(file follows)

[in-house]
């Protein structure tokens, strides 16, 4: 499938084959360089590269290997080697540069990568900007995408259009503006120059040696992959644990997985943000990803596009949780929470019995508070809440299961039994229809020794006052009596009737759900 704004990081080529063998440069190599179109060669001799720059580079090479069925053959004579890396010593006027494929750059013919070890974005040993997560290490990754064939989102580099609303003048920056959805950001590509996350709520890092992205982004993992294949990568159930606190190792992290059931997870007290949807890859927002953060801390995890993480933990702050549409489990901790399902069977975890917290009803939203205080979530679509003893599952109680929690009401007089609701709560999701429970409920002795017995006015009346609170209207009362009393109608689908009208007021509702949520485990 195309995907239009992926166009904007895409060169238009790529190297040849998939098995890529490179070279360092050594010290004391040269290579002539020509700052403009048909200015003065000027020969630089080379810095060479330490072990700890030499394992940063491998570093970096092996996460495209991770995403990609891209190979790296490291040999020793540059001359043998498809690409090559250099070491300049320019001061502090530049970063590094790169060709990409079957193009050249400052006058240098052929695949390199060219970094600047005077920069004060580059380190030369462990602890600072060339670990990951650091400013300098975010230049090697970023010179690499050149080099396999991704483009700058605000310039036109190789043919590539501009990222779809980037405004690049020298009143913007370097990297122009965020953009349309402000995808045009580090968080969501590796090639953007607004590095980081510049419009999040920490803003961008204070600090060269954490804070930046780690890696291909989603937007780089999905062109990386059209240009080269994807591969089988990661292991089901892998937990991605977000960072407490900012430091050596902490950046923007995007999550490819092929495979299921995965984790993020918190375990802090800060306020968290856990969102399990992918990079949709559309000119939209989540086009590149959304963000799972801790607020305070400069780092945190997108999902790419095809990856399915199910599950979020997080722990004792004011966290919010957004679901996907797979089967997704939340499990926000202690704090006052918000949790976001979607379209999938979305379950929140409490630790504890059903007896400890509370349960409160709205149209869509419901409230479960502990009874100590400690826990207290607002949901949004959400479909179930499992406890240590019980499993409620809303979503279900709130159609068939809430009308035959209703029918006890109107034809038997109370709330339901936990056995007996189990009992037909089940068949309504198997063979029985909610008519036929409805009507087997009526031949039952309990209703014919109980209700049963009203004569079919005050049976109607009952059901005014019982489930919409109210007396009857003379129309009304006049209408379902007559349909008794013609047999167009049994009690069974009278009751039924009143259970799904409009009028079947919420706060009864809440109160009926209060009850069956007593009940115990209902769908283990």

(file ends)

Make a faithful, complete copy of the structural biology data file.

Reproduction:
[in-house]
């Protein structure tokens, strides 16, 4: 499938084959360089590269290997080697540069990568900007995408259009503006120059040696992959644990997985943000990803596009949780929470019995508070809440299961039994229809020794006052009596009737759900 704004990081080529063998440069190599179109060669001799720059580079090479069925053959004579890396010593006027494929750059013919070890974005040993997560290490990754064939989102580099609303003048920056959805950001590509996350709520890092992205982004993992294949990568159930606190190792992290059931997870007290949807890859927002953060801390995890993480933990702050549409489990901790399902069977975890917290009803939203205080979530679509003893599952109680929690009401007089609701709560999701429970409920002795017995006015009346609170209207009362009393109608689908009208007021509702949520485990 195309995907239009992926166009904007895409060169238009790529190297040849998939098995890529490179070279360092050594010290004391040269290579002539020509700052403009048909200015003065000027020969630089080379810095060479330490072990700890030499394992940063491998570093970096092996996460495209991770995403990609891209190979790296490291040999020793540059001359043998498809690409090559250099070491300049320019001061502090530049970063590094790169060709990409079957193009050249400052006058240098052929695949390199060219970094600047005077920069004060580059380190030369462990602890600072060339670990990951650091400013300098975010230049090697970023010179690499050149080099396999991704483009700058605000310039036109190789043919590539501009990222779809980037405004690049020298009143913007370097990297122009965020953009349309402000995808045009580090968080969501590796090639953007607004590095980081510049419009999040920490803003961008204070600090060269954490804070930046780690890696291909989603937007780089999905062109990386059209240009080269994807591969089988990661292991089901892998937990991605977000960072407490900012430091050596902490950046923007995007999550490819092929495979299921995965984790993020918190375990802090800060306020968290856990969102399990992918990079949709559309000119939209989540086009590149959304963000799972801790607020305070400069780092945190997108999902790419095809990856399915199910599950979020997080722990004792004011966290919010957004679901996907797979089967997704939340499990926000202690704090006052918000949790976001979607379209999938979305379950929140409490630790504890059903007896400890509370349960409160709205149209869509419901409230479960502990009874100590400690826990207290607002949901949004959400479909179930499992406890240590019980499993409620809303979503279900709130159609068939809430009308035959209703029918006890109107034809038997109370709330339901936990056995007996189990009992037909089940068949309504198997063979029985909610008519036929409805009507087997009526031949039952309990209703014919109980209700049963009203004569079919005050049976109607009952059901005014019982489930919409109210007396009857003379129309009304006049209408379902007559349909008794013609047999167009049994009690069974009278009751039924009143259970799904409009009028079947919420706060009864809440109160009926209060009850069956007593009940115990209902769908283990």